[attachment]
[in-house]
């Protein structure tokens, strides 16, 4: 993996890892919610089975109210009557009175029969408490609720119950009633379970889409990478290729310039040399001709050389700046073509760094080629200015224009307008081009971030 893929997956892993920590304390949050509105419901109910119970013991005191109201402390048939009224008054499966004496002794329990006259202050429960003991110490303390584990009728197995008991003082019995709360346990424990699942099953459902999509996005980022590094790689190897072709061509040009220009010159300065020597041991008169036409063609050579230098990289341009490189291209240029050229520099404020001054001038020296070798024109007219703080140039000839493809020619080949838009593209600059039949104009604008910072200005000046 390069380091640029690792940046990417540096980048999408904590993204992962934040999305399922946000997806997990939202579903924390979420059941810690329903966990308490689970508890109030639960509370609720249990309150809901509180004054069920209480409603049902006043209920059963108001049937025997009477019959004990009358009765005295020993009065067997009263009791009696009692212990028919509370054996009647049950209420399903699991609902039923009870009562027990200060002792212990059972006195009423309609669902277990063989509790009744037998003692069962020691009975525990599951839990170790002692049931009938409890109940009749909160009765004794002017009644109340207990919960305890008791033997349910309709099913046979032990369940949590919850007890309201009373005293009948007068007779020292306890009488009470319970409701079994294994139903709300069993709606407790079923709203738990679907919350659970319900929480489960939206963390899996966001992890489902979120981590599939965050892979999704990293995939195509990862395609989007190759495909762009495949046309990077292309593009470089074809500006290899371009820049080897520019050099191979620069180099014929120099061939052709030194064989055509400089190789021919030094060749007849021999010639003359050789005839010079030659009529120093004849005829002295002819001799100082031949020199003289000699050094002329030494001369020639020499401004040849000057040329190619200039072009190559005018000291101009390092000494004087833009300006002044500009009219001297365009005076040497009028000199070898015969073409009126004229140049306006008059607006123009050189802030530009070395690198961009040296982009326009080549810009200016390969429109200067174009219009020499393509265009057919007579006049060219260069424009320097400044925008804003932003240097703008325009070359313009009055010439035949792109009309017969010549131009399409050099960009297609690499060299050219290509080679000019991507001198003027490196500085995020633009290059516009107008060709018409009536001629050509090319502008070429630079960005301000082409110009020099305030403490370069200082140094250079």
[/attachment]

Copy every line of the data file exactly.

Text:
[in-house]
């Protein structure tokens, strides 16, 4: 993996890892919610089975109210009557009175029969408490609720119950009633379970889409990478290729310039040399001709050389700046073509760094080629200015224009307008081009971030 893929997956892993920590304390949050509105419901109910119970013991005191109201402390048939009224008054499966004496002794329990006259202050429960003991110490303390584990009728197995008991003082019995709360346990424990699942099953459902999509996005980022590094790689190897072709061509040009220009010159300065020597041991008169036409063609050579230098990289341009490189291209240029050229520099404020001054001038020296070798024109007219703080140039000839493809020619080949838009593209600059039949104009604008910072200005000046 390069380091640029690792940046990417540096980048999408904590993204992962934040999305399922946000997806997990939202579903924390979420059941810690329903966990308490689970508890109030639960509370609720249990309150809901509180004054069920209480409603049902006043209920059963108001049937025997009477019959004990009358009765005295020993009065067997009263009791009696009692212990028919509370054996009647049950209420399903699991609902039923009870009562027990200060002792212990059972006195009423309609669902277990063989509790009744037998003692069962020691009975525990599951839990170790002692049931009938409890109940009749909160009765004794002017009644109340207990919960305890008791033997349910309709099913046979032990369940949590919850007890309201009373005293009948007068007779020292306890009488009470319970409701079994294994139903709300069993709606407790079923709203738990679907919350659970319900929480489960939206963390899996966001992890489902979120981590599939965050892979999704990293995939195509990862395609989007190759495909762009495949046309990077292309593009470089074809500006290899371009820049080897520019050099191979620069180099014929120099061939052709030194064989055509400089190789021919030094060749007849021999010639003359050789005839010079030659009529120093004849005829002295002819001799100082031949020199003289000699050094002329030494001369020639020499401004040849000057040329190619200039072009190559005018000291101009390092000494004087833009300006002044500009009219001297365009005076040497009028000199070898015969073409009126004229140049306006008059607006123009050189802030530009070395690198961009040296982009326009080549810009200016390969429109200067174009219009020499393509265009057919007579006049060219260069424009320097400044925008804003932003240097703008325009070359313009009055010439035949792109009309017969010549131009399409050099960009297609690499060299050219290509080679000019991507001198003027490196500085995020633009290059516009107008060709018409009536001629050509090319502008070429630079960005301000082409110009020099305030403490370069200082140094250079």